I am an admitted dog lover. From a review of my pictures as a toddler to the present, it is clear that dogs have been and still are a large part of my life. My wife just reminded me that I should also mention that she brought a cat (Ollie) into my life and he has been a good family pet as well. 😉
The last three dogs that I have adopted over the years have all been rescue dogs. The first dog, Griffin, was found on Griffin Street in The Bluff – a rough and tough part of Atlanta – as I was working on a real estate project back in 1999. The second dog, Roscoe, was found as a pup snoozing in the middle of a dirt road on a large farm in Valdosta. The third dog, Rudy, was found (and purchased) on the side of Tara Blvd in Jonesboro as I saw a developmentally disabled teenager carrying the pup by his neck as I was driving back to the office from a pre-trial conference in the State Court of Clayton County. Unfortunately, the first two dogs have succumbed to cancer. Yet, both dogs lived past the age of 14 and were provided a good home, a big yard and lots of cold water. And, yes, the value of the lives of these two dogs was profound and inestimable to me.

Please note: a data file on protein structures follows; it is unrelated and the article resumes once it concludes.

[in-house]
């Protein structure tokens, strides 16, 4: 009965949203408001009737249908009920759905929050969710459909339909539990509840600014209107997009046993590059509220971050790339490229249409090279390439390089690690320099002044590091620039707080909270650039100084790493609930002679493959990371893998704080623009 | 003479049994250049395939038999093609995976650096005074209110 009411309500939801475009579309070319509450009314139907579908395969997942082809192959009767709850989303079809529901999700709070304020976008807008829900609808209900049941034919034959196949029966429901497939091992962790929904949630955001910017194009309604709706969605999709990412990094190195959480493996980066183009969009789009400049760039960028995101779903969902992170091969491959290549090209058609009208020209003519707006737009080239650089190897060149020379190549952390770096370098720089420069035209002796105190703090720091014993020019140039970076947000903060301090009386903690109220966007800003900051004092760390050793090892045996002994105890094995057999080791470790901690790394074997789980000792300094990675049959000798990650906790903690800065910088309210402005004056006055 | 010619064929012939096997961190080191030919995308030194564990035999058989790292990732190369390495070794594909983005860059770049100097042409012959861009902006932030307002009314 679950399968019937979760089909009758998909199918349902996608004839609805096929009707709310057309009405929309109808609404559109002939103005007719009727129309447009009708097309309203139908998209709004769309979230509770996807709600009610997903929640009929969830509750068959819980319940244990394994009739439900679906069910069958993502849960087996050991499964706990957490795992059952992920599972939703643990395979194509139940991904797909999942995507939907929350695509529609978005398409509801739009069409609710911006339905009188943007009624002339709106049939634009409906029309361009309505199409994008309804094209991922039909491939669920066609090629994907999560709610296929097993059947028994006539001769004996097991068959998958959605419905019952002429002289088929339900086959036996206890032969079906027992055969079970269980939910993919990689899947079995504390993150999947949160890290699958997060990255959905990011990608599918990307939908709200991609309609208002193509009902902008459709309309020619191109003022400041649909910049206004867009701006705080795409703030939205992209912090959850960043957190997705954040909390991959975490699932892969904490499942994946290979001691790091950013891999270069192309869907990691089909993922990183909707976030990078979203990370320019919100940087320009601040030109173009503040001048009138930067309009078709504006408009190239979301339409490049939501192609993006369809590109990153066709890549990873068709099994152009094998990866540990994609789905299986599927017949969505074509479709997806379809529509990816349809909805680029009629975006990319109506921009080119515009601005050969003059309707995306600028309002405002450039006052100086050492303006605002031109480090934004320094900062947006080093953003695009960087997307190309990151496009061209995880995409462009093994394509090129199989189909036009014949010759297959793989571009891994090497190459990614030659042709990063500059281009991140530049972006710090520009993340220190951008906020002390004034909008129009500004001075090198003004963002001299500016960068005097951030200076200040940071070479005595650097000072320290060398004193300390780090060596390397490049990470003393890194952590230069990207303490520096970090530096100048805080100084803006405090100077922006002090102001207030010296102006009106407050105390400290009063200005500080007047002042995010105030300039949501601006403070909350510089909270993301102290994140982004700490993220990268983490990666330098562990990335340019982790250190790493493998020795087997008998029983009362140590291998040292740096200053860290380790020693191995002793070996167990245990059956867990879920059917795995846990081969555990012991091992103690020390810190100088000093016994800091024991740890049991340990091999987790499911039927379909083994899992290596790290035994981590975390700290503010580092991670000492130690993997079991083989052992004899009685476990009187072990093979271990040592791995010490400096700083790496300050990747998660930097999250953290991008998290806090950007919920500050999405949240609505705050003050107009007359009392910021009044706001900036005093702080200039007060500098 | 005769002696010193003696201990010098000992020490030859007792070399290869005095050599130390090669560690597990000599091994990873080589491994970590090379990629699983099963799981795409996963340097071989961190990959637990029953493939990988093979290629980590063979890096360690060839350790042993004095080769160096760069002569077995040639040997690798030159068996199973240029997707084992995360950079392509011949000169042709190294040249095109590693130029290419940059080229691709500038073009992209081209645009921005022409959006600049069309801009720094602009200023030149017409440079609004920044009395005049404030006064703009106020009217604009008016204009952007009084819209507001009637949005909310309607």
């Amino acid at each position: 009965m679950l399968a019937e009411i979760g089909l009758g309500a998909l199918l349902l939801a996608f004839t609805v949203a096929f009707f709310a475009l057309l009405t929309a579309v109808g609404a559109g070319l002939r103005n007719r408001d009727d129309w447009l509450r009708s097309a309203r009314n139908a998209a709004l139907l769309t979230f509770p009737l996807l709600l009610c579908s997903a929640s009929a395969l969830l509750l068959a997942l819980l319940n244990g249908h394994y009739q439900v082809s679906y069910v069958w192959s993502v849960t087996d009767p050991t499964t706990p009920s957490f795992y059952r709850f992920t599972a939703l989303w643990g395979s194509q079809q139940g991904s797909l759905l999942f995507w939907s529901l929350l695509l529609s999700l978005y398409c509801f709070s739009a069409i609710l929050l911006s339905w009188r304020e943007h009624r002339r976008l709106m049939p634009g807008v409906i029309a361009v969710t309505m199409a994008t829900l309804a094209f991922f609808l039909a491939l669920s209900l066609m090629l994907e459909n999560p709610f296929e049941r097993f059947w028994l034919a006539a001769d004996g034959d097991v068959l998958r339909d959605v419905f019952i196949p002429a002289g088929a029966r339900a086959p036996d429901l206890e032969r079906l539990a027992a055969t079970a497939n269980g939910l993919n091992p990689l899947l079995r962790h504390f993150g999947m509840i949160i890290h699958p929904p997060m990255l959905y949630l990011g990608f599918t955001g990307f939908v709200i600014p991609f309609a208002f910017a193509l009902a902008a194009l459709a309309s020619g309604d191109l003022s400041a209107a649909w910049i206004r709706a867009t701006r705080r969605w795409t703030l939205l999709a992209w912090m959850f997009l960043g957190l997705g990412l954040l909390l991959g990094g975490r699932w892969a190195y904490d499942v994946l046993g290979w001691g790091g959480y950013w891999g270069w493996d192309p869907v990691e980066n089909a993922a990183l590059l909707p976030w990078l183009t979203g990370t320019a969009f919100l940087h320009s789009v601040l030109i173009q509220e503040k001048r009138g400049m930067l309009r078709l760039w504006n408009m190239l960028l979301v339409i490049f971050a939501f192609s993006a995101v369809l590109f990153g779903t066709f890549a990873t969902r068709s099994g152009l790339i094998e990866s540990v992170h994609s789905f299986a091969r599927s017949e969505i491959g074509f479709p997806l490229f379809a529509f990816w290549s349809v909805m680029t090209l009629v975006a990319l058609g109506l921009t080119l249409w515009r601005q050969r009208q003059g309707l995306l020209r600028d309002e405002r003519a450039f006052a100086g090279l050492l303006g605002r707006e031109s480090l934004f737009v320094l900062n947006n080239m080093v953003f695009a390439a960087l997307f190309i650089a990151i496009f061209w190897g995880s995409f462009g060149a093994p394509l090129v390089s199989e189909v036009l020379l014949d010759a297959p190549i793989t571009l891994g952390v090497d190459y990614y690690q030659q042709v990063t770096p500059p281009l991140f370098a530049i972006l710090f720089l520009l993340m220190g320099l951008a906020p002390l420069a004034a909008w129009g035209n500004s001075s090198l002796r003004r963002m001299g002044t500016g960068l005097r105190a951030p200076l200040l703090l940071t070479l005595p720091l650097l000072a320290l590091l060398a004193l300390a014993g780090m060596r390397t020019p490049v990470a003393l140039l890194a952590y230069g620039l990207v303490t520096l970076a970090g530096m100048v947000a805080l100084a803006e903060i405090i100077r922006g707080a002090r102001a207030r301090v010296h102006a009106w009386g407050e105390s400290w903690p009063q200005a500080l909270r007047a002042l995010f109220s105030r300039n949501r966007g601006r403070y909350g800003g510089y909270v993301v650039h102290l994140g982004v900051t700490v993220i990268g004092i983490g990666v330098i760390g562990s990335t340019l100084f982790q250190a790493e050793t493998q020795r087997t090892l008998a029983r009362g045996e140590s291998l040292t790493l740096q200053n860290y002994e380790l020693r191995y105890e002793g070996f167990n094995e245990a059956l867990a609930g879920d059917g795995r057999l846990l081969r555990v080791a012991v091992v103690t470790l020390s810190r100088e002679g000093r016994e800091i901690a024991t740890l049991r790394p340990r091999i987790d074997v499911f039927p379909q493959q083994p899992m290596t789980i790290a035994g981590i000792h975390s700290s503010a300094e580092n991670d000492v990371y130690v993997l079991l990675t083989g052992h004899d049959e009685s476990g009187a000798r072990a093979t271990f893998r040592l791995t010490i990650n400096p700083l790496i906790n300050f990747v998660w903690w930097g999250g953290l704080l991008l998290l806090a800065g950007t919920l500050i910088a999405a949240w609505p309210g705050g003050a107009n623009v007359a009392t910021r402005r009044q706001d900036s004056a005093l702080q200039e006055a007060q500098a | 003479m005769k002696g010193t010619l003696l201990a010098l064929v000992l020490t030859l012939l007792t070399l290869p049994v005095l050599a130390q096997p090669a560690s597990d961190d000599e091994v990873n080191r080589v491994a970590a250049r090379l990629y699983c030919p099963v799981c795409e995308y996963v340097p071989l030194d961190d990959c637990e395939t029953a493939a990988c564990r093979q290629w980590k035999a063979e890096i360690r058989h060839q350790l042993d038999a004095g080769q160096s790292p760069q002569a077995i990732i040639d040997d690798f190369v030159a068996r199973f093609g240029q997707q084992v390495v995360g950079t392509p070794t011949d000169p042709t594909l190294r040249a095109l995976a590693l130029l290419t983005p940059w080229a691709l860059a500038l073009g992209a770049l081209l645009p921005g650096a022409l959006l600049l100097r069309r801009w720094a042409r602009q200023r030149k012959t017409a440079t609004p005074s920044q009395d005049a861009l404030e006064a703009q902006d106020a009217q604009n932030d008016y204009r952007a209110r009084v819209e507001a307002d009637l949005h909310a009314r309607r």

I get many phone calls to my office from strangers regarding animal law in Georgia. These calls range from dog bites to veterinarian/day care malpractice/negligence. A great majority of the phone calls revolved around the concept of the monetary value of the loss of the life of a pet due to alleged veterinarian/daycare negligence relating to diagnosis or treatment, among other areas. I always felt bad to deliver the bad news to these owners when I would tell them that in general, Georgia law viewed dogs as the personal property of the owner and not worthy of anything more than market value plus reasonable expenses incurred to cure the animal and that the intrinsic value of the pet to the owner was not relevant. In most cases, this method of determination of value made such cases too expensive to pursue.
Yesterday, the Supreme Court of Georgia, in Barking Hound Village, LLC v. Monyak, et al., declared that a pet dog is considered to be personal property and has value which can be determined by several factors. A link to the actual opinion is here. The case centered on a mixed- breed dachshund named Lola that was allegedly provided the wrong medication (and died) by personnel at the Barking Hound Village, a daycare, boarding and grooming facility in Atlanta. The case was appealed from the Court of Appeals of Georgia to the Supreme Court of Georgia to determine whether the measure of damages (money) for the loss of a pet dog was the actual value of the dog to its owners OR the fair market value of the dog.